• Chronic severe pulmonary hypertension with right
  • ventricular failure
  • Advanced malignancy
  • Chronic organ dysfunction
  • Lung Failure associated with Bone Marrow transplantation
  • Contraindication to anticoagulation therapy
  • Progressive non-recoverable cardiac disease, not amenable to transplantation or Ventricular assist device
  • Aortic valve regurgitation
  • Aortic dissection
  • Unwitnessed cardiac arrest


Figure 3: ECMO System (Courtesy Maquet Cardiopulmonary AG)

The initiation protocol should include policies for patient selection, cannulation, activation of ECMO team and centre-specific requirements to get the team members and materials required for initiation of ECMO support on an urgent basis, for quicker and smoother initiation of ECMO support. Selecting the appropriate equipment and disposables for ECMO support is necessary for getting the desired outcomes. The learning curve may involve 10 to 15 ECMO cases initially to understand the best suitable way of managing a patient supported with ECMO support. Management of a patient on ECMO should be standardised to prevent confusions and better patient outcomes. Follow-up of patients who received ECMO should be done to understand the progress in the patient's condition and also to understand the outcomes of the procedures done on the patient during the support. Data recording and retrieval system should be standardised to ensure better tracking of procedures and outcomes for improvement and statistical analysis.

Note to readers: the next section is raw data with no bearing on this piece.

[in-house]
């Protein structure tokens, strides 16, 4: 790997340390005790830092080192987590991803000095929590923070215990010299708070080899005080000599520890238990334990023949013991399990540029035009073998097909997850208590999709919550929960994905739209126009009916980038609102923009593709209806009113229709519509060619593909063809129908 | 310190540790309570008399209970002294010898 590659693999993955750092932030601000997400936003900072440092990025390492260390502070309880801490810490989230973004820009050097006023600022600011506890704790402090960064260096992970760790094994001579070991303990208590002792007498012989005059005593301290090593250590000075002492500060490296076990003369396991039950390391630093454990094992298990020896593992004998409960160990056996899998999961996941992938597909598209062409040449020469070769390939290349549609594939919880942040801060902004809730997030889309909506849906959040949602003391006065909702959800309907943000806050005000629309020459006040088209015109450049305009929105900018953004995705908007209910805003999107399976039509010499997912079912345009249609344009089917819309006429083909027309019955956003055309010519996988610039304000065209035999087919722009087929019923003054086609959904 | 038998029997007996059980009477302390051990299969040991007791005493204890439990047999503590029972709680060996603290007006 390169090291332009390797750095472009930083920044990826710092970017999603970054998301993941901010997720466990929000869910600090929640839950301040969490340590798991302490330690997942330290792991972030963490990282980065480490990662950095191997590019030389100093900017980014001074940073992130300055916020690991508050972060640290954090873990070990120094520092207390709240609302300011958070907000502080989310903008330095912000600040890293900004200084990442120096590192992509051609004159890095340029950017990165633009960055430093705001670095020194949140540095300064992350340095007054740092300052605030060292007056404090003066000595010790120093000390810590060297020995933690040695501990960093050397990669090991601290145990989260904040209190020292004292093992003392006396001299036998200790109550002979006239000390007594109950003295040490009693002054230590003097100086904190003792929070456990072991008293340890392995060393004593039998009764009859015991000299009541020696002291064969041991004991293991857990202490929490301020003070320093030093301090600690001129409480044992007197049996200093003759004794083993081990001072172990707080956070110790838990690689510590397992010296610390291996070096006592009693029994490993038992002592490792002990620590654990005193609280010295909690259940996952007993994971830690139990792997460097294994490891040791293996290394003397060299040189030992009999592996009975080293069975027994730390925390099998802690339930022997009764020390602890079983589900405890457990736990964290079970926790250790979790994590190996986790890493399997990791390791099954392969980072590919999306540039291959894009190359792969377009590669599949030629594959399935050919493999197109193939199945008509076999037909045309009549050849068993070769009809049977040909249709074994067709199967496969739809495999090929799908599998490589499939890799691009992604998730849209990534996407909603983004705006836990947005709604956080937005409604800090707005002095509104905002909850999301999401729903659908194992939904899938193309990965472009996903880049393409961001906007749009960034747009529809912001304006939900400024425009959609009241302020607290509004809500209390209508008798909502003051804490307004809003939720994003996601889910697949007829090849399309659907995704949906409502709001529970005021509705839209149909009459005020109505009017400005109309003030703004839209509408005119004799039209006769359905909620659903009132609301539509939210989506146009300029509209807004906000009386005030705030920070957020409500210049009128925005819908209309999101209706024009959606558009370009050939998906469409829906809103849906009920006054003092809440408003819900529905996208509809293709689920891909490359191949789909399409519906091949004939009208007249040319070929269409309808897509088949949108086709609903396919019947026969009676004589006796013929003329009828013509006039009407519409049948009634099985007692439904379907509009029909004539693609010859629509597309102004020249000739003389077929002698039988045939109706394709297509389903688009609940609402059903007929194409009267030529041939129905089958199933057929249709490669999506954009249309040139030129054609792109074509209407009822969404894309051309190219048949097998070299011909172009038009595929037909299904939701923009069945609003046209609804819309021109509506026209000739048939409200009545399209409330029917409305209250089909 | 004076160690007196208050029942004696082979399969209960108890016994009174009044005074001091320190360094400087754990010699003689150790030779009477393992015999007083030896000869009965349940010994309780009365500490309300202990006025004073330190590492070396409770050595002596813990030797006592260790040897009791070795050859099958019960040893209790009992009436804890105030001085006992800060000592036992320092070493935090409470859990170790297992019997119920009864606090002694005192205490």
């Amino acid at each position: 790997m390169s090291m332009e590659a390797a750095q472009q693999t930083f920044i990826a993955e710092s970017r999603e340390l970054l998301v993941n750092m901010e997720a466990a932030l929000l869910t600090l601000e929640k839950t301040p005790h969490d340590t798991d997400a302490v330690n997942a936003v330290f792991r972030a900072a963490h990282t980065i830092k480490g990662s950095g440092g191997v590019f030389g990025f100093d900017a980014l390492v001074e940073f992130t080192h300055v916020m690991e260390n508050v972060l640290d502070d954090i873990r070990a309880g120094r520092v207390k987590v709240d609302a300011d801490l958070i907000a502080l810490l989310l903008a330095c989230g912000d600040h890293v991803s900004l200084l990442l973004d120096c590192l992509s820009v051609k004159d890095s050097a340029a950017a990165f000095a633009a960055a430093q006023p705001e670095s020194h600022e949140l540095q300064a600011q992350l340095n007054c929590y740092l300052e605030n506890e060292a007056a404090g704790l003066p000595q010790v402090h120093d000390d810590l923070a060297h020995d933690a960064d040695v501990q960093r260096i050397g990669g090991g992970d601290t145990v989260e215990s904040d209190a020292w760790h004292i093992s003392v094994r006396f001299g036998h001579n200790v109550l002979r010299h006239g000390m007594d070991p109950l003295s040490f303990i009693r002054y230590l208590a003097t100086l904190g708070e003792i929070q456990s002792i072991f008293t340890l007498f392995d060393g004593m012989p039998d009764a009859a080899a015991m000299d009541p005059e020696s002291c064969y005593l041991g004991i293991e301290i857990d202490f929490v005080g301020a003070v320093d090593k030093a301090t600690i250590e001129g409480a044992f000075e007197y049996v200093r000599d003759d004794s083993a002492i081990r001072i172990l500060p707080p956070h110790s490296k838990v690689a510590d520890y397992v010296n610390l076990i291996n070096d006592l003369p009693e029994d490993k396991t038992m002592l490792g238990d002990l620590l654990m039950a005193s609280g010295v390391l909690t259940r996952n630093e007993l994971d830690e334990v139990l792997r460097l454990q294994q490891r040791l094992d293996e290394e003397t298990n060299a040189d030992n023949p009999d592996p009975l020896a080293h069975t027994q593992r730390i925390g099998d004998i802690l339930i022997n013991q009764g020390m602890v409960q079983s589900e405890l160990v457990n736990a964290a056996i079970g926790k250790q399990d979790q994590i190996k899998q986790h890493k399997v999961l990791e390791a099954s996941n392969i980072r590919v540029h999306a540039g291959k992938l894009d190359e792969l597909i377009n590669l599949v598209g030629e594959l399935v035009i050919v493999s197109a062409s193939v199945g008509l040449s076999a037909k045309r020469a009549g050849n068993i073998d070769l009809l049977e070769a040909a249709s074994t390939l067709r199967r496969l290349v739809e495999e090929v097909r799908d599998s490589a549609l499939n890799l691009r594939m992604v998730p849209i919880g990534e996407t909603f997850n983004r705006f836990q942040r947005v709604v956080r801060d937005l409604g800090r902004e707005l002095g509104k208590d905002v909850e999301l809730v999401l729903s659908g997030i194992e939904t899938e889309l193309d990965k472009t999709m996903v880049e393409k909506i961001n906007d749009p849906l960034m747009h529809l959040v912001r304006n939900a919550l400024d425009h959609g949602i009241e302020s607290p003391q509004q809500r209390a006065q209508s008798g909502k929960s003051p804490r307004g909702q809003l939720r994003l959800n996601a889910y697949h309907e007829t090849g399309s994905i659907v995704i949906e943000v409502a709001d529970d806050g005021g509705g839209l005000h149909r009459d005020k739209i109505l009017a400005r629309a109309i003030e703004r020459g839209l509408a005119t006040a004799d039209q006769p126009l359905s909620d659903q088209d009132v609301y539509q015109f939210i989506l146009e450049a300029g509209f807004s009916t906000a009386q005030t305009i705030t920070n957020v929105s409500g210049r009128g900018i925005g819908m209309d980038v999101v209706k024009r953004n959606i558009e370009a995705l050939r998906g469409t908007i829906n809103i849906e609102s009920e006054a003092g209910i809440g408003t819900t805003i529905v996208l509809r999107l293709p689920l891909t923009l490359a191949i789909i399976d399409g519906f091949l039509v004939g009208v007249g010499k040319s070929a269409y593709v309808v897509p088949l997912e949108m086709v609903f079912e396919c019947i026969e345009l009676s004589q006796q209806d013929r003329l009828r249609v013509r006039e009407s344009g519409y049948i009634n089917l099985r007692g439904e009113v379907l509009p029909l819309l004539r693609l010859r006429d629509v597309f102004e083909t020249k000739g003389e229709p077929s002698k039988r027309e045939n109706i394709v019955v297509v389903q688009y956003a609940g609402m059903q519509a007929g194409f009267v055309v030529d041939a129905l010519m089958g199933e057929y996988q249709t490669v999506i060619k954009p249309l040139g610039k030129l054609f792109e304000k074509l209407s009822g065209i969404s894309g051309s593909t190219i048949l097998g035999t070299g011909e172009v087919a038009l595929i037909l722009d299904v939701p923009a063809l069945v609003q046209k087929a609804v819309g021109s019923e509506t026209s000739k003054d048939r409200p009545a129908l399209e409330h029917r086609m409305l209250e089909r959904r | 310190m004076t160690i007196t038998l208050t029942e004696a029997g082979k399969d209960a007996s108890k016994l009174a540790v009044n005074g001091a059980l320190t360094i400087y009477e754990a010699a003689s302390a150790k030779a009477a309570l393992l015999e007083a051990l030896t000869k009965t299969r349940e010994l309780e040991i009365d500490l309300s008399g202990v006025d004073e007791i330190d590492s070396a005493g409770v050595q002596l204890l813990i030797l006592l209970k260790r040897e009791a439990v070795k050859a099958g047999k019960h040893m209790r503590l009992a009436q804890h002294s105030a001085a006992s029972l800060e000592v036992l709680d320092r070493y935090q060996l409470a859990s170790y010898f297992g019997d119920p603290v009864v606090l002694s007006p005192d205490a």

Selection of the correct ECMO system and ECMO disposables

Selection of the right ECMO system and circuit components is the one of the important factors for successful ECMO support initiation. A recent article retrospectively compared different ECMO systems used in their hospital. Initially, the circuits included roller pumps with silicone membrane oxygenators. This was followed by circuits with Medtronic Biomedicus centrifugal pump and silicone membrane oxygenator. Presently, Maquet Quadrox D oxygenators with Rotaflow centrifugal pump are being used. A comparison of these equipment showed that the amount of mechanical related complications were almost one third in respiratory ECMO group and two third in cardiac ECMO group. Use of newer equipment was associated with improved outcomes.11

Attention must be paid to the following points while choosing equipment and components. All components should be well suited to handle required amount of blood flows. The initial preparation, assembly, priming and de-airing should take minimum time. The circuit should be reduced to its basic components, with no dead spaces and stagnant areas. All components should be approved by CE/ FDA and studied for longer term use. The circuit should have provisions for pressure monitoring, blood sampling and connecting other extracorporeal components. It should require lesser anticoagulation and should generate lesser Systemic Inflammatory Response Syndrome.